Most claims become time-barred after three years (article 206, paragraph 3°, Civil Code), such as civil reparation and restitution of profits received in bad faith. In Brazilian law, as it has been established on many precedents, the three-year limitation for damages in contract disputes is restricted to the damages arising out of a breach of contract. The contractual obligation in itself is time-barred after a five-year period.

Unpaid amounts expressly stated in a contract fall under the collection of liquid debts in a public or private legal document (article 206, paragraph 5, I, Civil Code), which has a five-year limitation.

The limitation is counted from the date the plaintiff knows or could have known the facts. Specific events can determine either the suspension of the period or its renewal (only once in the latter case).


In what circumstances does the civil court have jurisdiction? How can a defendant challenge jurisdiction?

Civil law disputes are decided by the state courts or federal courts, depending on the matter discussed and the parties involved in the litigation.

Defendants may challenge jurisdiction or venue of the court where litigation is filed, requesting an absolute lack of jurisdiction (in the case of public interest) or a relative lack of jurisdiction (in the case of private interest).

The absolute lack of jurisdiction can be argued at any time, whereas the relative lack of jurisdiction may only be requested as a preliminary objection on its statement or defence (article 64, paragraph 1, Civil Procedure Code).

Once the other party is heard, the judge shall immediately decide the preliminary objection. In the case of an absolute lack of jurisdiction, the judge may decide on his or her own initiative.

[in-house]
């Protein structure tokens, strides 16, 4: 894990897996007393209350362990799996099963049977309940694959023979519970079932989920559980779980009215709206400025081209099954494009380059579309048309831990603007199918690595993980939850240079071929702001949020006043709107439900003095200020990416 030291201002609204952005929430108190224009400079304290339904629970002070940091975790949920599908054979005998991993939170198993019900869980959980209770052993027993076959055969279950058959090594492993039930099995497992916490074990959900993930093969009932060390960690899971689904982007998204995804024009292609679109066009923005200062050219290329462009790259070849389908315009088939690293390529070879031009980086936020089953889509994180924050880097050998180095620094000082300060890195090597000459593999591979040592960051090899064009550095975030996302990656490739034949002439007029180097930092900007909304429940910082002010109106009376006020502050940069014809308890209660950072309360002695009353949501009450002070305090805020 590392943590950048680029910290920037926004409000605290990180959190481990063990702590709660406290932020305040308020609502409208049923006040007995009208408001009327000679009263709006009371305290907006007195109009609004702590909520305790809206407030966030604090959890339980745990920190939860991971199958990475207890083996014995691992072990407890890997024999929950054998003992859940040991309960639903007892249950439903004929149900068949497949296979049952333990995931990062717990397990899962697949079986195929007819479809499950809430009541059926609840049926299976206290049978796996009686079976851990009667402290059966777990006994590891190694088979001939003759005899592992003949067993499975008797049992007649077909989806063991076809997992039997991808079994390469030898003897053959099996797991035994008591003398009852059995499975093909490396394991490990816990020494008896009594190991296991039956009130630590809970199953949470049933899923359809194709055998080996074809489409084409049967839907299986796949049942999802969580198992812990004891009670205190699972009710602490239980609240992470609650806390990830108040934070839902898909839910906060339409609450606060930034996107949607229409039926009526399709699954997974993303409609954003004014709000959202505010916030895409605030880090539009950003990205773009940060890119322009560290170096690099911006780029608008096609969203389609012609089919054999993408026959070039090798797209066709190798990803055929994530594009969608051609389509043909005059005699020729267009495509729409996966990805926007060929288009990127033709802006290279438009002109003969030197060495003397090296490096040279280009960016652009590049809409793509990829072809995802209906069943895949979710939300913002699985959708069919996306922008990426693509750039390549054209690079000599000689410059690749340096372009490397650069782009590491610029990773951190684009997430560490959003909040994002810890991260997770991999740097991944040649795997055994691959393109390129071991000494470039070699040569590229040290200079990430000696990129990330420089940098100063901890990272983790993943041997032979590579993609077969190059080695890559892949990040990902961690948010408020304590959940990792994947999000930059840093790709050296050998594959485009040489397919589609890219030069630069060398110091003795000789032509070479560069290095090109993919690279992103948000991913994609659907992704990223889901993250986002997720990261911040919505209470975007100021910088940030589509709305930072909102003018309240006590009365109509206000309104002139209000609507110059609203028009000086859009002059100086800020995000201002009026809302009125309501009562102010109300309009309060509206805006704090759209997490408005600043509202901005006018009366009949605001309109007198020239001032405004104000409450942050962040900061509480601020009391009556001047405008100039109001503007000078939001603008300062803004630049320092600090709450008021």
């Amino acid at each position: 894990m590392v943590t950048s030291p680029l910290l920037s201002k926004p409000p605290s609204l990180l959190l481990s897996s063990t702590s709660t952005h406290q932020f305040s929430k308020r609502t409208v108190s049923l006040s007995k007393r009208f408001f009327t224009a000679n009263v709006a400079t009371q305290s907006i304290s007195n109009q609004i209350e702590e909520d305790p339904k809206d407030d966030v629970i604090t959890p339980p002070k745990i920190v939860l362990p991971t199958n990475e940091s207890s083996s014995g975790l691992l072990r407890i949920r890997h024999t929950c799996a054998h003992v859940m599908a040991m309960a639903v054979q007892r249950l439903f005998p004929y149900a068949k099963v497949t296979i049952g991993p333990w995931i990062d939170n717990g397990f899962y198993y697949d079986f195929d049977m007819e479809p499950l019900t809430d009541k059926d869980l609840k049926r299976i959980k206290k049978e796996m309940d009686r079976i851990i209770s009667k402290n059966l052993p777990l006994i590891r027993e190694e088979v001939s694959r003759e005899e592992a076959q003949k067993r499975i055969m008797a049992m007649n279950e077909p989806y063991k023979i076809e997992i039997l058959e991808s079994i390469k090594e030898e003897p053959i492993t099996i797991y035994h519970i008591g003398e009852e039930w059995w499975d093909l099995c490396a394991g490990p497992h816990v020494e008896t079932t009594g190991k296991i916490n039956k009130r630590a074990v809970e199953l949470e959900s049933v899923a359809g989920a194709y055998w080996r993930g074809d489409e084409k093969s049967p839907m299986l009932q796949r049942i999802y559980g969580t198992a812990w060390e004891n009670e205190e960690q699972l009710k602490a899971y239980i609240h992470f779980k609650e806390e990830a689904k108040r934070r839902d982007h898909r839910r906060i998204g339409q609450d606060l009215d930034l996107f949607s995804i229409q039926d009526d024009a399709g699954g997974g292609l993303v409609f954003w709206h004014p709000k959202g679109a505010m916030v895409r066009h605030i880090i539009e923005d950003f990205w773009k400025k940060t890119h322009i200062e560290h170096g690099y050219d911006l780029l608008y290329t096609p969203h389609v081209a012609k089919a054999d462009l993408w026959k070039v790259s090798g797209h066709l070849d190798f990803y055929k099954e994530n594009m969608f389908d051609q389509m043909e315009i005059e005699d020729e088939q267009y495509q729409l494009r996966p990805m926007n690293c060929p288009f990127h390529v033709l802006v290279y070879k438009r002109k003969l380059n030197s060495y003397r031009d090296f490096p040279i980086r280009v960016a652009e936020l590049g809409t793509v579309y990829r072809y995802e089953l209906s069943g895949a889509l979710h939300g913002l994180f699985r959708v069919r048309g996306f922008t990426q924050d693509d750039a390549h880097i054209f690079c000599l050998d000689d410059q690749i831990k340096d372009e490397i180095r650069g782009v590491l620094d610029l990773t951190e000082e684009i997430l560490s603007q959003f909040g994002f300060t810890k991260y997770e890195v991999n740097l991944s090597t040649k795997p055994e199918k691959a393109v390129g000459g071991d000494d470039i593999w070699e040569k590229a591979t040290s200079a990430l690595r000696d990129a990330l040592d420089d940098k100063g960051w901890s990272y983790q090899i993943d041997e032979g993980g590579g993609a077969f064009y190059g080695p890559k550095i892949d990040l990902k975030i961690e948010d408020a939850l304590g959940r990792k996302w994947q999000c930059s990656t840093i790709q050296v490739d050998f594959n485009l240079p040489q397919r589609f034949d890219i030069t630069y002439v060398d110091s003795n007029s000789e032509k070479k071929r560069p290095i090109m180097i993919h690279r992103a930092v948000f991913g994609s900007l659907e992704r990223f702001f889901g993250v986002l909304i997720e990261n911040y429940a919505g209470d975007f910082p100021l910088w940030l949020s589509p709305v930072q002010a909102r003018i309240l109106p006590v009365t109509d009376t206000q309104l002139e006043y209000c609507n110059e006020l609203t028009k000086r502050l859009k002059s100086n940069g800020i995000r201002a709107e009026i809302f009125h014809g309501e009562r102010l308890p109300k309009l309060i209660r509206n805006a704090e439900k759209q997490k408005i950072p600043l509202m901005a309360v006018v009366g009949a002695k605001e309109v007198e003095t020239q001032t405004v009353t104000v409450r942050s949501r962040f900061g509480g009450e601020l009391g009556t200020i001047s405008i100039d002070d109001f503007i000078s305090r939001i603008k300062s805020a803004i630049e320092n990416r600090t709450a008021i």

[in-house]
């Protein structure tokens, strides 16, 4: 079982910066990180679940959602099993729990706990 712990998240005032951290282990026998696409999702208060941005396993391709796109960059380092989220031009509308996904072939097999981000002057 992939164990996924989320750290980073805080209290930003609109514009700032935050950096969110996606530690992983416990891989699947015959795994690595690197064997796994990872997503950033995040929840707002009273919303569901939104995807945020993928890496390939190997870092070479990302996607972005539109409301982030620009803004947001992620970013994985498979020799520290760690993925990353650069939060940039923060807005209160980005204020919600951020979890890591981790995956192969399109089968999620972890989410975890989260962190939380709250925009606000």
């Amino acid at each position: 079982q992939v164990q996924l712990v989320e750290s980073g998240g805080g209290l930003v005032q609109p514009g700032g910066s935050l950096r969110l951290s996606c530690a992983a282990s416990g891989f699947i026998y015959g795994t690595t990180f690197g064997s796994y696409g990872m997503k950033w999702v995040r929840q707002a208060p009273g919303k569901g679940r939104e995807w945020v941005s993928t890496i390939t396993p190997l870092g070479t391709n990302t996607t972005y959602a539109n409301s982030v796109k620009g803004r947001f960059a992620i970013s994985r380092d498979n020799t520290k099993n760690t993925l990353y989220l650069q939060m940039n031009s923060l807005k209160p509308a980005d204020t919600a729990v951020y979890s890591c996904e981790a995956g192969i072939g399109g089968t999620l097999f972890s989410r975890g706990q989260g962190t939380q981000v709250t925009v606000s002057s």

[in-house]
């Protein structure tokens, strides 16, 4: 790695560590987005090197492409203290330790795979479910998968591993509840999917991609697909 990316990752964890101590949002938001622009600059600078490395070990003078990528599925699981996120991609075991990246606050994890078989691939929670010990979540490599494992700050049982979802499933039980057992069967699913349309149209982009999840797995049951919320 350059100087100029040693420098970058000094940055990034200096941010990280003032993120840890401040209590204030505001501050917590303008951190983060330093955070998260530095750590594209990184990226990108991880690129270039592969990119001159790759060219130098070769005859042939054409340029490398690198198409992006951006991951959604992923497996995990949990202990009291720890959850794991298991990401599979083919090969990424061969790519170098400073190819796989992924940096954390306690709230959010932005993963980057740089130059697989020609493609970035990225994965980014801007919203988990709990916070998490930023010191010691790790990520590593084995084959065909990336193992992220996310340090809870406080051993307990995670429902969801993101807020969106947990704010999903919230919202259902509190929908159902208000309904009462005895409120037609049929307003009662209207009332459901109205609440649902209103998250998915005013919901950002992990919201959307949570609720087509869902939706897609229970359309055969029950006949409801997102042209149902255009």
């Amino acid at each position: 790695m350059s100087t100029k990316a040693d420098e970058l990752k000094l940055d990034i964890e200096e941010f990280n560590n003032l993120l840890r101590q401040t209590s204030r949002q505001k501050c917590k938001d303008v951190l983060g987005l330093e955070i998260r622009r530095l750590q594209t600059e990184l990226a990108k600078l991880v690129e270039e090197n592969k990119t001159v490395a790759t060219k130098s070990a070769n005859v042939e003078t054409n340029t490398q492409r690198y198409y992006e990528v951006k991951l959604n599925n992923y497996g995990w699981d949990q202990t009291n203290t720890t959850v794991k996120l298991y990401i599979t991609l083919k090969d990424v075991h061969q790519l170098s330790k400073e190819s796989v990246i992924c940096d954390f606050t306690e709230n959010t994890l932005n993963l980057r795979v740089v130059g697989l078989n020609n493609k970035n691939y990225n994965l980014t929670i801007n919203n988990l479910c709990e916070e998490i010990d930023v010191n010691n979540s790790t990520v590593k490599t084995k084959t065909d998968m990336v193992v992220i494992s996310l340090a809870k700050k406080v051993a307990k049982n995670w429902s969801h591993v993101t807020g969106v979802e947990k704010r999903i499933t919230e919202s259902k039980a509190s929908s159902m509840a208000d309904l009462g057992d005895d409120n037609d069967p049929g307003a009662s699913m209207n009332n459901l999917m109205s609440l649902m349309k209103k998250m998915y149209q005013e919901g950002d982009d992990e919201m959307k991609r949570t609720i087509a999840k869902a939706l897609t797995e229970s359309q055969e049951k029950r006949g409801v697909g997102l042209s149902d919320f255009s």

Should the challenge be accepted, the decisions rendered by the prior court shall be preserved until new ones are rendered (article 64, paragraph 4, Civil Procedure Code).

Time frame

What is the usual time frame for a claim to reach trial?

The time frame for a claim to reach trial depends on a variety of factors, such as the court in which the case is pending, the proceeding class and the possibility of appeal.

Nevertheless, on average, according to the National Justice Council of Brazil (CNJ), the length of civil trials in state courts is 30 months and in federal courts is 28 months for first instance decisions. Appeals will usually be judged within eight months in state courts and 23 months in federal courts.

Some states resolve matters faster than others. For instance, the average time frame of the State Court of Rio de Janeiro is 18 months, whereas in the State Court of São Paulo the cases remain pending for around 16 months.

Admissibility of evidence

What rules apply to the admissibility of evidence in civil proceedings?